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Bob Schoeni & Gretchen Spreizter

How would he live his now certainly shorter life? Exactly as he had been.

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“I kind of thought she was joking at first,” Schoeni recalls. “Over time it became clear to me that when Amanda sets her mind to something, it gets done. This was going to happen.”

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“That word — ‘cancer.’ You hear it, and it just scares you. The unknown scares you,” Mercer says. She was tempted to surrender to self-pity. Then, she stopped herself.

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When Speitzer found out about Mercer’s diagnosis, she called her neighbor up.

“I just can’t believe the timing in all of this,” Speitzer said, assuming Mercer would have to surrender her spot on the relay team. “It’s all so ironic.”

“Isn’t this actually the best timing?” Mercer replied. Speitzer was a little bit shocked.

“I was in the best shape of my life, and I had hope,” Mercer explains now. “I had hope that Bob didn’t have when he was diagnosed. And now I had this goal that I could focus on instead of my disease. If I was going to get cancer, that was the time to get it.”

On July 27, 2012, those six women swam the 42-mile English Channel in a world-record time of 18 hours and 55 minutes — a feat captured in the documentary below, “One Step Ahead.” They raised $120,000 for ALS research.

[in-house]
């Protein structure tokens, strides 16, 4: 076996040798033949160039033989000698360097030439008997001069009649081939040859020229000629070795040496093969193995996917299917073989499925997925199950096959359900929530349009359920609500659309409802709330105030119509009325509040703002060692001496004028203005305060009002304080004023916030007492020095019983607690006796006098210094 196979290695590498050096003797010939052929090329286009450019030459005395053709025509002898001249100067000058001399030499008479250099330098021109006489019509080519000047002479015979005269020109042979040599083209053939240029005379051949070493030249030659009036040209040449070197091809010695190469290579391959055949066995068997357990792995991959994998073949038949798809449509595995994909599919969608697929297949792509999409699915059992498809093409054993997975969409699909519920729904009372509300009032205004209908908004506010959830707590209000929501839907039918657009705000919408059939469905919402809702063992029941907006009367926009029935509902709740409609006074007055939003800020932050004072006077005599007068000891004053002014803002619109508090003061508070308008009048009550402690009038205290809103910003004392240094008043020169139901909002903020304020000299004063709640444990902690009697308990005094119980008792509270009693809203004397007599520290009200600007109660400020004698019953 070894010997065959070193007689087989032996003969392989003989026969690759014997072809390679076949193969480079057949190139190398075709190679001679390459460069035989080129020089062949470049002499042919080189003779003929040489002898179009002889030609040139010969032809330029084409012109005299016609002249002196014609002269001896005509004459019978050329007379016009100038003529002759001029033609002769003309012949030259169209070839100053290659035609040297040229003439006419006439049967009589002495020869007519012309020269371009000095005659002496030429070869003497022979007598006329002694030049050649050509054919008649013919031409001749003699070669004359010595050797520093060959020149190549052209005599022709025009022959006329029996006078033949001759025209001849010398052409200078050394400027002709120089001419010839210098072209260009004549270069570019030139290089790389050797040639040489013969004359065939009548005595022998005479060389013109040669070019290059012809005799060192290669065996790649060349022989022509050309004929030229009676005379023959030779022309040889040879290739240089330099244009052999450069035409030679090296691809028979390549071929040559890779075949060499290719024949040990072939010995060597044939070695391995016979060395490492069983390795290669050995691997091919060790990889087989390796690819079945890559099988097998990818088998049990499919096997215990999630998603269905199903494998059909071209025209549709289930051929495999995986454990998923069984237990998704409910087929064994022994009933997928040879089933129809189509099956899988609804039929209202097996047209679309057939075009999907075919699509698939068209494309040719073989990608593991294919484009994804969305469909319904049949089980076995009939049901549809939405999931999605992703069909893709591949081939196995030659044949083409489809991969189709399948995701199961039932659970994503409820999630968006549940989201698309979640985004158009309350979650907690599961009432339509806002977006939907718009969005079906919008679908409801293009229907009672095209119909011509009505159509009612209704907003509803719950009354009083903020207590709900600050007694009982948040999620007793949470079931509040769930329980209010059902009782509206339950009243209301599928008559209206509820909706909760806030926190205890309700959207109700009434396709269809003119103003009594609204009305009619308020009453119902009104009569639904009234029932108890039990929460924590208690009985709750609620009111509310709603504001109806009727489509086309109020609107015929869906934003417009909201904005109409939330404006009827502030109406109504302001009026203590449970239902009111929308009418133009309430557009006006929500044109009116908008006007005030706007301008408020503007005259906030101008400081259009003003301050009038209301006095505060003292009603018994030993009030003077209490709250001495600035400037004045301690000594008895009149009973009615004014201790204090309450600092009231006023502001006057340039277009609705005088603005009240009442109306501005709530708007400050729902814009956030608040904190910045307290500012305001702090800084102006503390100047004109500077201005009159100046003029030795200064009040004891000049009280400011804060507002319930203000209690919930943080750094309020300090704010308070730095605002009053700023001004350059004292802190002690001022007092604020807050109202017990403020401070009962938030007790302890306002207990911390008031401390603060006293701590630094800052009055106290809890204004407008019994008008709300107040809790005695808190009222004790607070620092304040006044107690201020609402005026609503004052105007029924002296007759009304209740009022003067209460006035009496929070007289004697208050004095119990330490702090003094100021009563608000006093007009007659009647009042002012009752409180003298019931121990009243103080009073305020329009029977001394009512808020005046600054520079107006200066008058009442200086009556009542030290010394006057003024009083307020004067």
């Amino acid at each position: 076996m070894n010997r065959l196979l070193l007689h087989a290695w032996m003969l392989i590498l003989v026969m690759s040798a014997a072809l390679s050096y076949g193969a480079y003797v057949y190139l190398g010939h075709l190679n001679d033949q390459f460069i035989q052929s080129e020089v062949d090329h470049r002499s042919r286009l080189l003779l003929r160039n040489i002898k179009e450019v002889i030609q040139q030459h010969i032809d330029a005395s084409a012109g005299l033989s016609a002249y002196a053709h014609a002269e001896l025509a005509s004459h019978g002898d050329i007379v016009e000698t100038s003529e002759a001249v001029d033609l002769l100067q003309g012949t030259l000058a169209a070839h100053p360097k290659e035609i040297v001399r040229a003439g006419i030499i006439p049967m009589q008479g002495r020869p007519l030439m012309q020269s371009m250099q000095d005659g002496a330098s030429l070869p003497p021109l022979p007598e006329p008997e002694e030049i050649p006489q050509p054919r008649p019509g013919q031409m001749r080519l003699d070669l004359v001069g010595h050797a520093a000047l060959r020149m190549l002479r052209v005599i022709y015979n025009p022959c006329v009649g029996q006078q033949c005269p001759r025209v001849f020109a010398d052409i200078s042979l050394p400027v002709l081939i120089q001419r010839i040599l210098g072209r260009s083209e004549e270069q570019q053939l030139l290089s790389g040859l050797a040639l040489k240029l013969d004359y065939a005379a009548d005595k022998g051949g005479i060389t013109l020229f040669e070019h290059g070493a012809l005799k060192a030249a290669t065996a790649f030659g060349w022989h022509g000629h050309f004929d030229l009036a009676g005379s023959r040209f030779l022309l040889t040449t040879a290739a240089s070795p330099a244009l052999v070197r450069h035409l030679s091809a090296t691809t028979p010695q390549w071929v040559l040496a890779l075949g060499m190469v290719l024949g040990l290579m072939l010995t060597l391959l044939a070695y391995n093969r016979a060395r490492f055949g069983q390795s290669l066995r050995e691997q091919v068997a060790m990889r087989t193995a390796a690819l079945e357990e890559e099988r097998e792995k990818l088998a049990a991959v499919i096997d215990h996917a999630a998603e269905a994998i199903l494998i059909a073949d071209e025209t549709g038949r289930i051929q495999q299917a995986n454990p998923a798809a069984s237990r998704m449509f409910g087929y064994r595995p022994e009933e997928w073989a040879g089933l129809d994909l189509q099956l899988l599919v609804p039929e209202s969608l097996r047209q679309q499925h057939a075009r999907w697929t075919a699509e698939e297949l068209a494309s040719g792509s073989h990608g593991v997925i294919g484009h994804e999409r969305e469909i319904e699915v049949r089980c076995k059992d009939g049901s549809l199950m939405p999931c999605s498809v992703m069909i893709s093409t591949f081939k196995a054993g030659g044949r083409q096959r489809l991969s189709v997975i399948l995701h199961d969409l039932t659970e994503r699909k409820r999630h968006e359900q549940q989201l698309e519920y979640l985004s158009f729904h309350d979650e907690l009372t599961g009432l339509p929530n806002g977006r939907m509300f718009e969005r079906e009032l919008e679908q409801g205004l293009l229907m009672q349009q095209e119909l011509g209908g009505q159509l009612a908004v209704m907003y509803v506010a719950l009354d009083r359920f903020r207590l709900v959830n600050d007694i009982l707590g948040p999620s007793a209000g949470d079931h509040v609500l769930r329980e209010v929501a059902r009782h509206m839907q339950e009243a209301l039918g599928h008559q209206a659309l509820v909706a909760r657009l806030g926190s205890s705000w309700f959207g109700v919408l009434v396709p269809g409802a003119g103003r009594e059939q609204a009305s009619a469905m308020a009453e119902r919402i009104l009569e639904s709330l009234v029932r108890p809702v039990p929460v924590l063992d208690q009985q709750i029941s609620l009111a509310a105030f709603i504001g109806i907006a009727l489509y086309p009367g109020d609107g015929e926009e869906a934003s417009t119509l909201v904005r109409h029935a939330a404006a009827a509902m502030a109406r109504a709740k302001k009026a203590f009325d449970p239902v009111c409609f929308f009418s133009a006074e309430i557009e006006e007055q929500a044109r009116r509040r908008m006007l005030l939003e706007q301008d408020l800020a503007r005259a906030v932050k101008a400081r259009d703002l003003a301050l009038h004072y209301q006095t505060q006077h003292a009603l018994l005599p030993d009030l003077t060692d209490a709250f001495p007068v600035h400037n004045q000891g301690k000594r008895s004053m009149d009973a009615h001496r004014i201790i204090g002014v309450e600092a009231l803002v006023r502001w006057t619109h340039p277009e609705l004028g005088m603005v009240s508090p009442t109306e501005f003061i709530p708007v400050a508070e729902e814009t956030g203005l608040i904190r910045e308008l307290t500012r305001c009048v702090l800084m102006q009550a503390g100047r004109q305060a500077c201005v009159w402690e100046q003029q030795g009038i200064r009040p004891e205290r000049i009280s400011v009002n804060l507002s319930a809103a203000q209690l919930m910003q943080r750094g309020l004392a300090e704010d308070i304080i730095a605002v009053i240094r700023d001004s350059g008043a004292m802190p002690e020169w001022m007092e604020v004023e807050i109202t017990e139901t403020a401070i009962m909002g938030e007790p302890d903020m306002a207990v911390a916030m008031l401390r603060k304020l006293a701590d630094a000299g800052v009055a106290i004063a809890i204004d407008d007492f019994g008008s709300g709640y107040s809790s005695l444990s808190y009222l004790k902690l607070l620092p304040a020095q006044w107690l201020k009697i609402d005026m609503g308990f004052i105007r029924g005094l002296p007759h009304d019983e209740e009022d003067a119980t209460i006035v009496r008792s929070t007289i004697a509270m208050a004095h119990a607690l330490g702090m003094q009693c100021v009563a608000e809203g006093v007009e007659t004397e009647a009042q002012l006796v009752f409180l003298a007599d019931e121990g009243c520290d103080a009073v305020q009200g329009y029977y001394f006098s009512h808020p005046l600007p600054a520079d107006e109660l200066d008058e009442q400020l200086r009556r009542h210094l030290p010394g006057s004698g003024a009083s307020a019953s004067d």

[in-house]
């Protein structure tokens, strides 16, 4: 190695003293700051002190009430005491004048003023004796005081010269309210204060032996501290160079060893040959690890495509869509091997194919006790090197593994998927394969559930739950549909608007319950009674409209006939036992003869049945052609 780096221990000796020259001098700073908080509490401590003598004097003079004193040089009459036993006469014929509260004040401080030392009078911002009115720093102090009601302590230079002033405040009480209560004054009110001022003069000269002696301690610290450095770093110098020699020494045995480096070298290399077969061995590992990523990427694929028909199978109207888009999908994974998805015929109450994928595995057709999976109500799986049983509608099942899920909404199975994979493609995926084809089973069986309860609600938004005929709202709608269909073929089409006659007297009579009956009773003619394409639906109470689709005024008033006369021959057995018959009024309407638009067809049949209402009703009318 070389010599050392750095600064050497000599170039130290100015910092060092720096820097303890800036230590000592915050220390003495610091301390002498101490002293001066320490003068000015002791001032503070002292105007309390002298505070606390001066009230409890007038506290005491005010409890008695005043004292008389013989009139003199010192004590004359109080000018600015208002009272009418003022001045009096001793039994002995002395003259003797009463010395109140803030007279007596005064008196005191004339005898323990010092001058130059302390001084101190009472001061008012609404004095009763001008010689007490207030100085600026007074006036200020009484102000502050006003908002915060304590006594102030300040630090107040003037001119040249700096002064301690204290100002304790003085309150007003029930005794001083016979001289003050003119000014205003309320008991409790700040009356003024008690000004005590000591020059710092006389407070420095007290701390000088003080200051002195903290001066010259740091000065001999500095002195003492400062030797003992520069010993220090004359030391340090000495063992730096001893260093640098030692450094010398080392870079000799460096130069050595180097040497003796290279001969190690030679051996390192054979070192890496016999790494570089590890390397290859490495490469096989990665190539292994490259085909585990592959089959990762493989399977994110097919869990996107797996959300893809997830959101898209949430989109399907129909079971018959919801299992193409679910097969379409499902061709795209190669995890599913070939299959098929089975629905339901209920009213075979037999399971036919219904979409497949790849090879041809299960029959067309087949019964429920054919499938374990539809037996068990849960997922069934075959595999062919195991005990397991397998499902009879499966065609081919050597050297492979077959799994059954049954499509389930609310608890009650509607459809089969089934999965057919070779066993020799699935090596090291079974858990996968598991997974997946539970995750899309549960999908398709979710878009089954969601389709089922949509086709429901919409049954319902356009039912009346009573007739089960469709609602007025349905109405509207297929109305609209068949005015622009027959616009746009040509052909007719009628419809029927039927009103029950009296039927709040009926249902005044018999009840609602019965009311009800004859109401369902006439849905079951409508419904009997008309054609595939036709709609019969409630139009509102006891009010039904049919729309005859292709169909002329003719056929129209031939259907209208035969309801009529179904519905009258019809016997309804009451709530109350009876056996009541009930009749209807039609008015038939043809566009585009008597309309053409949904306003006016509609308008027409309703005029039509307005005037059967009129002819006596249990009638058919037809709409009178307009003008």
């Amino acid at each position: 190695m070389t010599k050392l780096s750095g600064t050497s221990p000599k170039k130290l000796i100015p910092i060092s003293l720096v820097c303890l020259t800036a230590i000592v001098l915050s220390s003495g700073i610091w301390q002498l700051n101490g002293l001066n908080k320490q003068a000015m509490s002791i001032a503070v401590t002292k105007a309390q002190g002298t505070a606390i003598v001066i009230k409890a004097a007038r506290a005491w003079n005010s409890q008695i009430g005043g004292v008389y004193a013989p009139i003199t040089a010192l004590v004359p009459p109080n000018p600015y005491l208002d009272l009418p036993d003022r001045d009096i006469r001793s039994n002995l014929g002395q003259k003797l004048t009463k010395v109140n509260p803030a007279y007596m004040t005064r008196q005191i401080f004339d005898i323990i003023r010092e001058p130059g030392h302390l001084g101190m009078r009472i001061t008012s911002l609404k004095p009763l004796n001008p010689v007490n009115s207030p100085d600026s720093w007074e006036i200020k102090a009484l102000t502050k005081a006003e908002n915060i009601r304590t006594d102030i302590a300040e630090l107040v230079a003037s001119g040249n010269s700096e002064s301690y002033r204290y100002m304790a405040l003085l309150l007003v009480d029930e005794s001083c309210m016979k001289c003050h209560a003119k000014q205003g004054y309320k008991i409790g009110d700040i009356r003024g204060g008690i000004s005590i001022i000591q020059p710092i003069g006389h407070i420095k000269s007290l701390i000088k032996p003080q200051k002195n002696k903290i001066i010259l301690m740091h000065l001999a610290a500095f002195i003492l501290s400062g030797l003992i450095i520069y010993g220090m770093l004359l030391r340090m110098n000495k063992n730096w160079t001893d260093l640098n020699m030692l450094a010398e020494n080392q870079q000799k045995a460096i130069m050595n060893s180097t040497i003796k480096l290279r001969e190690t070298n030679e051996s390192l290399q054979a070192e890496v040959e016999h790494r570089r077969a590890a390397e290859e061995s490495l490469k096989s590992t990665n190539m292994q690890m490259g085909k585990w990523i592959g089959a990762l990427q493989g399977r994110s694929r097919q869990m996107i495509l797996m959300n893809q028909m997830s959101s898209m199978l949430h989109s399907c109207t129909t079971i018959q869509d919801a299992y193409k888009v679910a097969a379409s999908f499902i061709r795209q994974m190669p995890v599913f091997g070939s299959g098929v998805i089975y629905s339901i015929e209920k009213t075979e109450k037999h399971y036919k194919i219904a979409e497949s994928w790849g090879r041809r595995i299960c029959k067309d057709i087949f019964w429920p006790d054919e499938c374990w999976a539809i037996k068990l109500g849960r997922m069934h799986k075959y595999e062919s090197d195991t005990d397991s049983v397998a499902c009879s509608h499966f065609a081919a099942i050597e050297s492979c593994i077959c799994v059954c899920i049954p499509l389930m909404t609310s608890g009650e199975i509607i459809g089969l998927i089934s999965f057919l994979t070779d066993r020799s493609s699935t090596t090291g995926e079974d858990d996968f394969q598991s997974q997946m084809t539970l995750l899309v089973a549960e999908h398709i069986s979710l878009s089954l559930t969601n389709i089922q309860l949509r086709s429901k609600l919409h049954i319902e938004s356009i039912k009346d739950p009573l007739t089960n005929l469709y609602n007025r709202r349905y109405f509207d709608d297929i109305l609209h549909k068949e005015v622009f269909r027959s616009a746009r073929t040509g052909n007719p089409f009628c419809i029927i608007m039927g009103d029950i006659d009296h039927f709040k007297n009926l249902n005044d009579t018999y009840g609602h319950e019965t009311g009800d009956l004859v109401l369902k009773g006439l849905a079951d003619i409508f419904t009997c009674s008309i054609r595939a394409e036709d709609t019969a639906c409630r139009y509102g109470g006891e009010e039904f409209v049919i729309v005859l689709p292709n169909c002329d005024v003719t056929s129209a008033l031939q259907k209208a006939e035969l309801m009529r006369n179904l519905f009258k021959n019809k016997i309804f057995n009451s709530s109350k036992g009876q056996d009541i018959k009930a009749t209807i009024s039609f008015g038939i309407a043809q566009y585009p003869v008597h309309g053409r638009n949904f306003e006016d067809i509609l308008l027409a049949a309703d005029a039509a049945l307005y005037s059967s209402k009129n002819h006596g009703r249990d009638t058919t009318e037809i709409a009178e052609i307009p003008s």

Channel for ALS Team (1)
Amanda Mercer, left, with the relay team who conquered the English Channel.

“When we initially broke the record, for some reason I wanted it to feel bigger,” Mercer recalls. “It wasn’t until weeks later that I realized it wasn’t about the record at all. It was about hopefully making a difference in Bob’s life and in the lives of people with ALS. It was about giving them hope.”

When Mercer returned home to finish her radiation, her eyes began to bother her. As a precaution, her optometrist sent her to an ophthalmic oncologist who suggested a cat scan, which later revealed the lining of an aneurism. They scheduled Mercer for a craniotomy, where they found that aneurism ready to burst. But they’d found and removed it just in time.

“In a strange twist of fate, breast cancer saved my life,” Mercer says. Today, she has a clean bill of health.

It’s been two years since that swim, but Schoeni uses its memory to remind him that he and his family will always have support. He’s lucky, he says, because his symptoms have progressed slower than doctors anticipated. He’s learn to accept help — something he found difficult when first diagnosed.

“I live a quote, unquote, normal life,” he says. “I certainly can’t do things that I used to be able to do, but I can do things and have developed abilities that weren’t there before, too.”

Schoeni will always tell his story to anyone who asks, but he’s hesitant to compare himself to others with ALS — he doesn’t want to be mistaken for the voice of the disease or to generalize the experience of having it.

“But I believe in openness,” he says. “If others can learn from my situation in some way, I see that as a good thing.”

“I guess we feel like if our story can help give others a sense of hope when they’re in difficult situations, then it’s worth sharing,” Spreitzer adds. “It’s empowering. It’s about facing challenges and helping others. That makes it worth telling.”

Watch “One Step Ahead” below. These 28 minutes are worth your time.